Wednesday, March 30, 2011

Perl 6 for finding non trivial powers less than 2 ^ 20

I recently noticed Terry Jones's blog post, "The eighty six non-trivial powers ≤ 2^20." I was immediately struck by how well this lent itself to being implemented in Perl 6, so I grabbed a handy Rakudo interpreter and translated it rather literally and then played with some slightly more idiomatic approaches. I still think I'm missing something with respect to the main loop, but I like what I came up with. The code is on github in my scripts repo.

In comparing the two (Terry's Python and my Perl), I really felt like this summed up the reason I want to code in Perl 6 more often. I work in Python for work, these days, and while it's a fine language with some very nice tools (django is especially nice), I frequently find myself wishing Rakudo were just a bit more production-ready.

So, without further ado, some thoughts about the two versions...

Code length is ignorable. Sure, the Perl is shorter in some areas and longer in others, but if that's interesting to you in terms of a mathematical problem, then there may be a problem.

However, in terms of clarity, I find two distinguishing features. One is strongly in Perl's favor, and one is mildly in Python's favor:

Pro Perl:

The largest thing I notice is that last block. It's much clearer to me that were'e concatenating the key with the value, after both are transformed in some way.

This reads a bit like, "print the formatted number in the key, followed by an equal followed by the values, joined internally with "^" and externally with commas."

Meanwhile the Python is something like, "print a formatted number, and equal and a formatted string where the number is in n and the formatted string is a comma joining a formatted pair of numbers joined with a "^" where the numbers are a and b where a and b are the tuples in powers indexed by n."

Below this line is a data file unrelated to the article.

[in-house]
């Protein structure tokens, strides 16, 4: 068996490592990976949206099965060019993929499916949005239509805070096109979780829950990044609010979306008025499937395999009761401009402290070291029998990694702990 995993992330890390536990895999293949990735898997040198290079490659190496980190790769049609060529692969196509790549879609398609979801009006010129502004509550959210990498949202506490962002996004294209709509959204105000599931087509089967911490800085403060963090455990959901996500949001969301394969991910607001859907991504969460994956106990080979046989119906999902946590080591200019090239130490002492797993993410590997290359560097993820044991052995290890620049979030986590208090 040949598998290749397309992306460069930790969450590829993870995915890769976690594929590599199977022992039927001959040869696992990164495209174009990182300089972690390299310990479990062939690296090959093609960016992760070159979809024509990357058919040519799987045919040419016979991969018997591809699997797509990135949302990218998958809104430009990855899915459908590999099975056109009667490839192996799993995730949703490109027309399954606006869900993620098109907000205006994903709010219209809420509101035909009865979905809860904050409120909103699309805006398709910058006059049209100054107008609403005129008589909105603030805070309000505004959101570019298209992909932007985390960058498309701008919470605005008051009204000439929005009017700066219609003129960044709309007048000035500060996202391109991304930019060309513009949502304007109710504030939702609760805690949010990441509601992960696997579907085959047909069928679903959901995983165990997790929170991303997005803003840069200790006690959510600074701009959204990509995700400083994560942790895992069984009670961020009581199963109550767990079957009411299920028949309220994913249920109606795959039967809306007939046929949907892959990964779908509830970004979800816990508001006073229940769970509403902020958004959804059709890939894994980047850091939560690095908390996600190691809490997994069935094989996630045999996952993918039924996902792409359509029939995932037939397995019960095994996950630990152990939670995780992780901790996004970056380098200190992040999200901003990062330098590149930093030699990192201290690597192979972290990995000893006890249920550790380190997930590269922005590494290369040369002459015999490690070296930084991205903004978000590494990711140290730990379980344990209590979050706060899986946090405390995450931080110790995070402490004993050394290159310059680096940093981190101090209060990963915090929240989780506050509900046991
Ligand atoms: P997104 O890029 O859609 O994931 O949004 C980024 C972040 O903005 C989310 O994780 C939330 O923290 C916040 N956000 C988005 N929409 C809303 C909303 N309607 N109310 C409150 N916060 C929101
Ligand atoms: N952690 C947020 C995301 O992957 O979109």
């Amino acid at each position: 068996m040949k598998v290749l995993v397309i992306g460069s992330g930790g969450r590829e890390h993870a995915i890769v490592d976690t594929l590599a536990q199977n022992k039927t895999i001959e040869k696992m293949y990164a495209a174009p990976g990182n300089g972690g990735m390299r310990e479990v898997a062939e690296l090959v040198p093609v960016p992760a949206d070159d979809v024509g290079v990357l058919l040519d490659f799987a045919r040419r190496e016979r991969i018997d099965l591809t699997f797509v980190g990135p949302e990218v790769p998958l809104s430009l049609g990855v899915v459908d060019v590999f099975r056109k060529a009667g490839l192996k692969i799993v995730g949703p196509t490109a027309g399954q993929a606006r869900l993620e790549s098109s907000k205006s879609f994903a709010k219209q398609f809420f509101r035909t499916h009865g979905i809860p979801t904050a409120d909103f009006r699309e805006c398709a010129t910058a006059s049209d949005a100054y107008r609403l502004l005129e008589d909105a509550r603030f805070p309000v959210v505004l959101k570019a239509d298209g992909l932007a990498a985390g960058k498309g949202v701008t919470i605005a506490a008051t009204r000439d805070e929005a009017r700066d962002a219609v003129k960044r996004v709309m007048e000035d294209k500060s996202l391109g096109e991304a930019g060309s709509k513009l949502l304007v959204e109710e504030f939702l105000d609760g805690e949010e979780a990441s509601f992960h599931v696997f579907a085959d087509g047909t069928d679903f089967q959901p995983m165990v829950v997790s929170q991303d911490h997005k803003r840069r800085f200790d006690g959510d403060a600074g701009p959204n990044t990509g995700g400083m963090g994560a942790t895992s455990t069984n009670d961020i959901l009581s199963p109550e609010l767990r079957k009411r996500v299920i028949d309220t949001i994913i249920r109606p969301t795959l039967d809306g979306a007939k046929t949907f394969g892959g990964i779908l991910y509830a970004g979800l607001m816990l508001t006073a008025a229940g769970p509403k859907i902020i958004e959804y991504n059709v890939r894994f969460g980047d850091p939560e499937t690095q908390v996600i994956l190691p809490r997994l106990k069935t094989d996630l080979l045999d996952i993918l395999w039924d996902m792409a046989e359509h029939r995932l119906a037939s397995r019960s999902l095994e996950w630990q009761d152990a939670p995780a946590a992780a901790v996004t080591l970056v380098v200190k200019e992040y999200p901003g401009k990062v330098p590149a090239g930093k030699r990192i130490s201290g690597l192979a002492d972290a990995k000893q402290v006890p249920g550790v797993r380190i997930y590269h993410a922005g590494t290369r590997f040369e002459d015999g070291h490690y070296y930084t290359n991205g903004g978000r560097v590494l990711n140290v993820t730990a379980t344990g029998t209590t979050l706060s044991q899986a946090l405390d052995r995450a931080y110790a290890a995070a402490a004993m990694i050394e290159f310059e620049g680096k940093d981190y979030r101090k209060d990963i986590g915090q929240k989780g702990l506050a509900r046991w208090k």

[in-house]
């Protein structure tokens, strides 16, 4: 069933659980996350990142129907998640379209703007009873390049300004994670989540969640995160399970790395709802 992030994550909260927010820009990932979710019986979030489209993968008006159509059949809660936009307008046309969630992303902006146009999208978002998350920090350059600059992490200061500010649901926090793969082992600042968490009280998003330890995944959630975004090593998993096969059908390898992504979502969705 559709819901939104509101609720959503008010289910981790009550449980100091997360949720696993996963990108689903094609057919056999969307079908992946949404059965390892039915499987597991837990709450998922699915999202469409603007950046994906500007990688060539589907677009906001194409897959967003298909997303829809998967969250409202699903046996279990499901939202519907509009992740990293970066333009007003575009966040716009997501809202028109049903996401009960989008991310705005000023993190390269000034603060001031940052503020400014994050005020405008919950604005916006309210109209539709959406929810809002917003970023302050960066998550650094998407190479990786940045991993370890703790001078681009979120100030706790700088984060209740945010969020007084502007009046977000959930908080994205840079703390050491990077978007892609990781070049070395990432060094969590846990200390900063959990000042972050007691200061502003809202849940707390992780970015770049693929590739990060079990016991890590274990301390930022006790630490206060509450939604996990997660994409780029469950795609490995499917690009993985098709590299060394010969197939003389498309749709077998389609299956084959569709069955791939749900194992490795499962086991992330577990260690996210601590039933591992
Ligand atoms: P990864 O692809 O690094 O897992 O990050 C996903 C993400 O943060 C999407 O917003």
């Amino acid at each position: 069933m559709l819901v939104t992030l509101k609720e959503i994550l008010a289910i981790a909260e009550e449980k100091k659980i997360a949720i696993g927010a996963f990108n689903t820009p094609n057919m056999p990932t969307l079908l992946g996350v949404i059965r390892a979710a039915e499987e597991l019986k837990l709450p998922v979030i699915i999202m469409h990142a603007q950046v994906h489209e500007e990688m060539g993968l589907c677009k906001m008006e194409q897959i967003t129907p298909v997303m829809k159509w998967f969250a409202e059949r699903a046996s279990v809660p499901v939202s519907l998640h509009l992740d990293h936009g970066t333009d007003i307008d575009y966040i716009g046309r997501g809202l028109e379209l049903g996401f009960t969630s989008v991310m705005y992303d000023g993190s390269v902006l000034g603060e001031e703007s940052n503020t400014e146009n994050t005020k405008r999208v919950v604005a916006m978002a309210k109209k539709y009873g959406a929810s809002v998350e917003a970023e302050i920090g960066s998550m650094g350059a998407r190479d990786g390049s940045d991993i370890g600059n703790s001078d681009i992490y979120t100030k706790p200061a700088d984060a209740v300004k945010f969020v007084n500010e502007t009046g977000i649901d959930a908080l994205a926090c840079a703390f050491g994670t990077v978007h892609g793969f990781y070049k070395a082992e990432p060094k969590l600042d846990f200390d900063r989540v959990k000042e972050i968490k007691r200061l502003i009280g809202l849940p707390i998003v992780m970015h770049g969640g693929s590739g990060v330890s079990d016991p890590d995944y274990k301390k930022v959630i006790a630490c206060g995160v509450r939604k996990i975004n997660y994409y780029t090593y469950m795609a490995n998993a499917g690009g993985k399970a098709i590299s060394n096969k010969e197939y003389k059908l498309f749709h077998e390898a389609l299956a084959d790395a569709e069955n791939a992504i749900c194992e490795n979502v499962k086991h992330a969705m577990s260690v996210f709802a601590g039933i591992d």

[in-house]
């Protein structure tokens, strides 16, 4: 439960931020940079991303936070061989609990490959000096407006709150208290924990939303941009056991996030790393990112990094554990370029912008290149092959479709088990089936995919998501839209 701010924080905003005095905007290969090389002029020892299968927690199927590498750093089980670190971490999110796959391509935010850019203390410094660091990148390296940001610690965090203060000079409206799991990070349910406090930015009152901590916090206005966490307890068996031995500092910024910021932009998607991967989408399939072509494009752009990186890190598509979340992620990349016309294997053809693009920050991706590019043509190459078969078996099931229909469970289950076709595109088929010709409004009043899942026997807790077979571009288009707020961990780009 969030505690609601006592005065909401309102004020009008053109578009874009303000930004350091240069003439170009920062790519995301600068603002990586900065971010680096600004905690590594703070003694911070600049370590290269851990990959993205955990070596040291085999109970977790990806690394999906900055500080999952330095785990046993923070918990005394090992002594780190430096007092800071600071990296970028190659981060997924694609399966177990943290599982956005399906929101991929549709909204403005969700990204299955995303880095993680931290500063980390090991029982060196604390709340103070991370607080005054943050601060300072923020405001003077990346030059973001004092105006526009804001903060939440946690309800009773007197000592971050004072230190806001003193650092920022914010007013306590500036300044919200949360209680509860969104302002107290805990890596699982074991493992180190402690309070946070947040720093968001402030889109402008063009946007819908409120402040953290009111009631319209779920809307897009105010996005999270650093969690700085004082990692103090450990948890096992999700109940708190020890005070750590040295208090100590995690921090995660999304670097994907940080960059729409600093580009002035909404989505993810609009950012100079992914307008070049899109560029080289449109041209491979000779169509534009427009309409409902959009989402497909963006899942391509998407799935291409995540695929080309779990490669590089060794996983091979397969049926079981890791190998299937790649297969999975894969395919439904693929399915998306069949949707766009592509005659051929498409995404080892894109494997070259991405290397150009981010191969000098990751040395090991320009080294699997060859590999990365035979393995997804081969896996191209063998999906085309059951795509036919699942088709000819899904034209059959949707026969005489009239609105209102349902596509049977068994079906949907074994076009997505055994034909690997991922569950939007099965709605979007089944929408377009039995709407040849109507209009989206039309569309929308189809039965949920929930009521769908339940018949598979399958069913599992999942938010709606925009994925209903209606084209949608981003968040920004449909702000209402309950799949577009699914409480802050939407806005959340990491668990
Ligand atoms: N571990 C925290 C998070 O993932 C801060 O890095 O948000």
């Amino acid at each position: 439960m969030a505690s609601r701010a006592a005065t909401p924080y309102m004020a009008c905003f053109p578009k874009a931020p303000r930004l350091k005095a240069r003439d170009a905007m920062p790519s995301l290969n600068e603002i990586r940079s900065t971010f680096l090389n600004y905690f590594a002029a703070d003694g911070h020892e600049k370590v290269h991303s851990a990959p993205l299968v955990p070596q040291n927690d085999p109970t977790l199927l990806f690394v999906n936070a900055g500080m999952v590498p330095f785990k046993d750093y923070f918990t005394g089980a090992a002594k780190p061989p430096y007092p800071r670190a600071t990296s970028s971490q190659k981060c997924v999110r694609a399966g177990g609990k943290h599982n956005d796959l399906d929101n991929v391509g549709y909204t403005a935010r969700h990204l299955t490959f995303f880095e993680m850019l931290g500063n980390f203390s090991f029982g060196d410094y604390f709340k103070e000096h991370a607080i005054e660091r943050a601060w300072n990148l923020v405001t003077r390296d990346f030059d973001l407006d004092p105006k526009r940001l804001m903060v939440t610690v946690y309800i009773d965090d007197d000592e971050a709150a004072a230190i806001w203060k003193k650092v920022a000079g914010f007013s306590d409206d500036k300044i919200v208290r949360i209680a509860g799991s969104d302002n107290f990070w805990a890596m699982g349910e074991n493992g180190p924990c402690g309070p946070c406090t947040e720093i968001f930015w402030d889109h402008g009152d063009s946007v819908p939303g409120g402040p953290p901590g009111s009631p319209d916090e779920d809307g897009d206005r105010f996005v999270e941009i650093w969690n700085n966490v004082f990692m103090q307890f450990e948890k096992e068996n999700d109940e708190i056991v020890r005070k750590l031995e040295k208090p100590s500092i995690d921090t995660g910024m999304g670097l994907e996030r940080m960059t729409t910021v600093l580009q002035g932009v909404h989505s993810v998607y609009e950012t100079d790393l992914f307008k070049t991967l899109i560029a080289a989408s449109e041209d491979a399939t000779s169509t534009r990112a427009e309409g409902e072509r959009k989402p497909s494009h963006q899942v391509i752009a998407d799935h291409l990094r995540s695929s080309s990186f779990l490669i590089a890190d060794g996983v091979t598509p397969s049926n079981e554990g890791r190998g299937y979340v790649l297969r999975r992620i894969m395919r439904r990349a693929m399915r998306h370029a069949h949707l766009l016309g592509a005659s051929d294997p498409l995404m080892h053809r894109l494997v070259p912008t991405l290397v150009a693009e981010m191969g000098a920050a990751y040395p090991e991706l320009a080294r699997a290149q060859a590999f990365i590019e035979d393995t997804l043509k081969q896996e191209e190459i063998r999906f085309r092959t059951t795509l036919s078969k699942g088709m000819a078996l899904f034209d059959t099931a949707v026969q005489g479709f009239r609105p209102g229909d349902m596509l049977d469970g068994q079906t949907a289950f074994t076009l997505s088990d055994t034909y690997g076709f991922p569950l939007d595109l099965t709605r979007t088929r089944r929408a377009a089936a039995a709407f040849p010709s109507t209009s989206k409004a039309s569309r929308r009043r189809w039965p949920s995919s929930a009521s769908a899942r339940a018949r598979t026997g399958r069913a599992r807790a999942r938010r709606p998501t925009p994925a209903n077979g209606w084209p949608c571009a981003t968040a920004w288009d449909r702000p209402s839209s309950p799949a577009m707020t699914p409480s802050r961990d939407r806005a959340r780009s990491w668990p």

It's not that the code is *longer* that's the problem, but that it's far more disjoint. Even the indentation has to be complicated to suit the way they're mixing infix, functional and postfix grammatical elements.

Pro Python:

The declaration and use of powers is far cleaner in Python due to the handy defaultdict concept. This bypasses the defaulting that we do in Perl:

    (%powers{+$n} //= []).push([$a,$b]);

Beyond being punctuation-heavy, this is exactly the same underlying behavior as the Python. We default the bucket at $n to an empty list and then append the new item. The difference is that in Python the defaulting behavior is taken care of behind the scenes.

I say that this is minor because I understand this to be functionality that Rakudo Perl 6 has simply not implemented yet. You will eventually write:

    my Array %powers;
    %powers{$n}.push([$a, $b]);

very much like its Python counterpart.

Update: I'm told by the good folks on #perl6 that the right way to push onto a hash entry with a default empty array is:

    %powers.push: $n => [$a, $b];

Which is certainly cleaner than all of the  above, so woot!

Sunday, March 20, 2011

Two free albums worth paying for

As readers of my essays know, I've been listening to free music recently. That's not to say that I participate in file sharing of otherwise for-pay music. Rather, I enjoy music which artists choose to share for free. I've even donated a bit or bought for-pay albums as a result.